U.S. Carbon Emissions Fall to Lowest Levels Since 1994
By Suzanne Goldenberg, The Guardian
America's carbon dioxide emissions last year fell to their lowest levels since 1994, according to a new report.
Carbon dioxide emissions fell by 13 percent in the past five years, because of new energy-saving technologies and a doubling in the take-up of renewable energy, the report compiled by Bloomberg New Energy Finance (BNEF) for the Business Council for Sustainable Energy (BCSE) said.
The reduction in climate pollution – even as Congress failed to act on climate change – brings America more than halfway towards Barack Obama's target of cutting emissions by 17 percent from 2005 levels over the next decade, the Bloomberg analysts said.
By the end of last year, America's emissions of carbon dioxide and other greenhouse gas emissions had fallen 10.7 percent from the 2005 baselines.
That drop puts Obama in a better position to defend his environmental achievements, which have often gone overlooked in the bitter rows over climate science.
It may also buoy up America's standing in the global climate negotiations.
“There have certainly been some solid results on the board in the U.S. as a result of all these changes,” Ethan Zindler, a BNEF analyst said.
A report last year by the independent thinktank Resources for the Future also suggested America was on course to meet those targets.
The U.S. is in the throes of a major shift in energy production. Coal fell to just 18.1 percent of America's energy mix last year, down from 22.5 percent in 2007. Oil use also declined.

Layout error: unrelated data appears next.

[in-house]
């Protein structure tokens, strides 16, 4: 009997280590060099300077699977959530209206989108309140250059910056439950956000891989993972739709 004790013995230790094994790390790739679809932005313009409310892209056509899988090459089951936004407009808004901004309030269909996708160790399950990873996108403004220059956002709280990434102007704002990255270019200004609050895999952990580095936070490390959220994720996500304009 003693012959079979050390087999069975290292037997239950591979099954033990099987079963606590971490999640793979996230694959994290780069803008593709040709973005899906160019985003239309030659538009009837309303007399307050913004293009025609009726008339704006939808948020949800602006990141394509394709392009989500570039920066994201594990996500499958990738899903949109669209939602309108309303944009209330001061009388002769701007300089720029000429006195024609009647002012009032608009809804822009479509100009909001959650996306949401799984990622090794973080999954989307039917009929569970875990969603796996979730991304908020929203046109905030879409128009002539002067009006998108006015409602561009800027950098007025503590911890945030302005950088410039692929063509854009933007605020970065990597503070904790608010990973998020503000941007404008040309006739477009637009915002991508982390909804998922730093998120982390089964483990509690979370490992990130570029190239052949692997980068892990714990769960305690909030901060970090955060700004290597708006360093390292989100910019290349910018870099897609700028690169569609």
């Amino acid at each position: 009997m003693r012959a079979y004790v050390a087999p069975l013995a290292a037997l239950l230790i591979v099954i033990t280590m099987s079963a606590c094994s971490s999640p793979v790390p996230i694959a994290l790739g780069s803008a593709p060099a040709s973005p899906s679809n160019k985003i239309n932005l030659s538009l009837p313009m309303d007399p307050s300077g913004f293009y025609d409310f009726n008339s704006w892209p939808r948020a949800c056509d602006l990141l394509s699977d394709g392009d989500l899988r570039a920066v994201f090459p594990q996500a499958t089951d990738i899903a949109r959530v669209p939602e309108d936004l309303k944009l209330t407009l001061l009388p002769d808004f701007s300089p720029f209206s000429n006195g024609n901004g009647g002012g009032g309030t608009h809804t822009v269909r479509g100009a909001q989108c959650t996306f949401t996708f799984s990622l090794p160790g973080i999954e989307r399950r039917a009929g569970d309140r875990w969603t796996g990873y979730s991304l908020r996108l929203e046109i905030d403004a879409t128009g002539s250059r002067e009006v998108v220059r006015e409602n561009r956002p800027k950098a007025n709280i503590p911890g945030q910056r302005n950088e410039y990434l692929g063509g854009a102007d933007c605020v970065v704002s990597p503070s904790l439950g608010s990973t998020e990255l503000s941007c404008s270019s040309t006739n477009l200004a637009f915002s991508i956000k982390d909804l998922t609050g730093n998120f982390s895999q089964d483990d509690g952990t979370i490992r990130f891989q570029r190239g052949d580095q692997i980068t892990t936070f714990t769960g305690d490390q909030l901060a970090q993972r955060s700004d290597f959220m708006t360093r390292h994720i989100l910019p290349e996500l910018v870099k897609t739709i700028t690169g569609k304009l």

Credit: Environmental Promises
Lisa Jacobson, president of the BCSE, said the Bloomberg findings exposed the conservative argument that acting on climate change would be a drag on the economy. Instead, carbon emissions declined even as GDP was going up, she noted.
As described by Bloomberg, the U.S. is in the throes of a major shift in energy production. Coal fell to just 18.1 percent of America's energy mix last year, down from 22.5 percent in 2007. Oil use also declined.
The explosion of natural gas production, thanks to fracking, filled much of the gap. America got 31 percent of its electricity from gas-fired power plants last year.
But the report found steadily expanding installation of wind, solar, hydro and geothermal energy. Renewables represented the largest single source of new growth last year, reaching $44 billion in 2012, the report said, the report said.
Over the same time span, total energy use fell since 2007, by 6.4 percent, the report said. Most of the emissions cuts were due to installing more efficient heating and cooling systems in commercial building.
Other cuts in emission came from transport, with 488,000 Americans last year opting for hybrid and plug-in vehicles.
Reprinted with permission from The Guardian